It’s worth taking a brief moment to pause and reflect, for this quiet, humble, unassuming issue of Ultimate Spider-Man represents the end of an era. For almost a year, now, Bendis’ title has been an oasis of calm and decency amid an imprint that has been torn apart by Jeph Loeb’s grubby hands – while various other titles have fallen as the Ultimate Universe heads towards a pointless revamp, USM has managed to stick to the values of good storytelling and characterisation that have made it one of Marvel’s most consistently excellent titles of the past decade, by the simple virtue of having a “Note: this story takes place before Ultimates 3” disclaimer on the front page of each issue.
Sadly, with the use of the words “Next : Ultimatum” on the closing page of this issue, that happy time is over. The Ultimate Universe as we knew it is finally gone. It remains to be seen whether Bendis will be allowed to keep USM as the book it’s always been after this point, but it’s certainly to be hoped so. The issue itself is a fairly decent conclusion to a fairly decent storyline – although it’s a shame that we’d already had the resolution of the Gwen part of the story spoiled by Ultimatum #1. Given that USM has been coming out on a pretty consistent monthly schedule for a while, now, it’s hard to see quite how that mistake managed to happen. Ah well.
Meanwhile, Aunt May gets a “badass” moment, while there’s a neat twist on the “Eddie sits on a park bench” device as used earlier in the arc. It’s a shame that the Ultimate versions of both Brock and his black gooey counterpart have been a bit dull so far, mind, but Bendis successfully manages to do something that early ’90s Marvel writers and editors probably only dreamed about – merging Carnage and Venom into one super-being without it being too ludicrous (although for some reason I’m reminded of a fatter, blacker version of the Cloverfield monster).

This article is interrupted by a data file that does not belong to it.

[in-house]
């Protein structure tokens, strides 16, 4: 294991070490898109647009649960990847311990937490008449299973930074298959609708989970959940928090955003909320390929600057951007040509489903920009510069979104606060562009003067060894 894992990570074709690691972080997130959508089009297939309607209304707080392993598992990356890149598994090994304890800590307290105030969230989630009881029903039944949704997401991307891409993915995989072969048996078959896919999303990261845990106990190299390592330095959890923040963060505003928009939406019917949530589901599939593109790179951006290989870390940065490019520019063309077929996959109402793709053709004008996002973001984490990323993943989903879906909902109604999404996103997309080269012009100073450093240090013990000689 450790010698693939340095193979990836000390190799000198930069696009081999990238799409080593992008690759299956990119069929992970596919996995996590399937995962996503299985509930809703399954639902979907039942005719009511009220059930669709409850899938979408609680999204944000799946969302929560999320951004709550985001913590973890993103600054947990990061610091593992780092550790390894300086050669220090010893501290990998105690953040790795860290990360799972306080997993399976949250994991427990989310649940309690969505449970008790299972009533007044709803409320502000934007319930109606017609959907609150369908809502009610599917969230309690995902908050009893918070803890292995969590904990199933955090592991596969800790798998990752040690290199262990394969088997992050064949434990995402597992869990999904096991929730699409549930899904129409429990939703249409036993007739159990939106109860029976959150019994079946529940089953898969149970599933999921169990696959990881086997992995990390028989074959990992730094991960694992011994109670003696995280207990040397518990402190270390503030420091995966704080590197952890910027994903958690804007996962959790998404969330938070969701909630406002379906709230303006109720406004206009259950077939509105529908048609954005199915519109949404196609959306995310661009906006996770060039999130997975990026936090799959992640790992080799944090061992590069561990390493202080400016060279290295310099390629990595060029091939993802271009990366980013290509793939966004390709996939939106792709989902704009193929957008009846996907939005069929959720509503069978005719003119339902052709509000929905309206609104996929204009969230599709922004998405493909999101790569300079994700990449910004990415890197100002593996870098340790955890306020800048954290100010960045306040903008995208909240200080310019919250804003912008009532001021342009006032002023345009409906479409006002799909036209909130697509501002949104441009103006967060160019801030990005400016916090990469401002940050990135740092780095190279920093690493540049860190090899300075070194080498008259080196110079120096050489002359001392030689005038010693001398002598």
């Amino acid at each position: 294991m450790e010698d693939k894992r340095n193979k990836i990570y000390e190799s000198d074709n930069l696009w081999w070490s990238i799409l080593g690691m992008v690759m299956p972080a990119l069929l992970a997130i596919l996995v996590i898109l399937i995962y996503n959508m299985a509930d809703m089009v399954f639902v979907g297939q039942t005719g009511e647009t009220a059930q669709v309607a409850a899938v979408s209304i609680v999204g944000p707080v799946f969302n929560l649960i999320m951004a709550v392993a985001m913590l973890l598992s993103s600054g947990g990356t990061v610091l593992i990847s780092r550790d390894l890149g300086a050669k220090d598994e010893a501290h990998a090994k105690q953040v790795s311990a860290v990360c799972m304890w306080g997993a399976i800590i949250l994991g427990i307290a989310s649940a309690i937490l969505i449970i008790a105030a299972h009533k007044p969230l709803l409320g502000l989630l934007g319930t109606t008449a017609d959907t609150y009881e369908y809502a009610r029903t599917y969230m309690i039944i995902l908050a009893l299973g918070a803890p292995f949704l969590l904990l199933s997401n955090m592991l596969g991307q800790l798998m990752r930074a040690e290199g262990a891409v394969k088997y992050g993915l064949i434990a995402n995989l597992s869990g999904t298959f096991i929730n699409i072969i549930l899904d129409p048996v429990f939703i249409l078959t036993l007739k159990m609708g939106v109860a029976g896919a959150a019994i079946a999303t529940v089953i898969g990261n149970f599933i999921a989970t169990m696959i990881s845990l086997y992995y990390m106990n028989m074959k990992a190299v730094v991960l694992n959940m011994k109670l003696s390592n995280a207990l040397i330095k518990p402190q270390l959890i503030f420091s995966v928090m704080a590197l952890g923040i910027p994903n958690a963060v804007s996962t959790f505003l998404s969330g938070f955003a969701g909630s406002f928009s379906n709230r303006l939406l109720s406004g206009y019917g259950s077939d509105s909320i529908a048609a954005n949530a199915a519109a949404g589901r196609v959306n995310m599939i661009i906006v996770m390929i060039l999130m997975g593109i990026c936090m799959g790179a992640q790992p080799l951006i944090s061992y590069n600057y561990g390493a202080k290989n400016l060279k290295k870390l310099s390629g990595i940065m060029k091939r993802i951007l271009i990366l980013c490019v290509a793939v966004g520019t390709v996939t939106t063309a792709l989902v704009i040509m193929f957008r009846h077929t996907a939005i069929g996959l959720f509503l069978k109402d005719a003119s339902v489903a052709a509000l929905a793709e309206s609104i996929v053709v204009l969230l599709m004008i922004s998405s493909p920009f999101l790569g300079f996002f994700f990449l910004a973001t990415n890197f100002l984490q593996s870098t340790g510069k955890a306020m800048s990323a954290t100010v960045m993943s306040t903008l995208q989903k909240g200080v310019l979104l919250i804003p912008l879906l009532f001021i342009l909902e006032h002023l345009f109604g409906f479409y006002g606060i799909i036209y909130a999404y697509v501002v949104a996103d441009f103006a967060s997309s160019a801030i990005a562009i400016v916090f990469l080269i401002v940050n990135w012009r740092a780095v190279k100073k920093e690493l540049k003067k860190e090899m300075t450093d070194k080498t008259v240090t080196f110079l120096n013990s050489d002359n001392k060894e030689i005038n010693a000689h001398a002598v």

Immonen’s work continues to be a great fit for the title – there’s little else new to say about it at this point, beyond the fact that his current position as artist makes for a nice bit of visual continuity come the closing pages, given that in his previous guise as Ultimate Fantastic Four artist on Ellis’ run meant that he was responsible for defining the visual style of the technology source here revealed to be behind the Beetle. Otherwise, he simply turns in solid, classy work that fits a solid, classy series – simple lessons that you suspect the likes of Loeb, Madureira and Finch could learn from. Bendis and USM deserve better than to be simply subsumed by inferior creators and titles, so let’s hope this isn’t the last we’ve seen of this book as one of the best things Marvel continues to publish.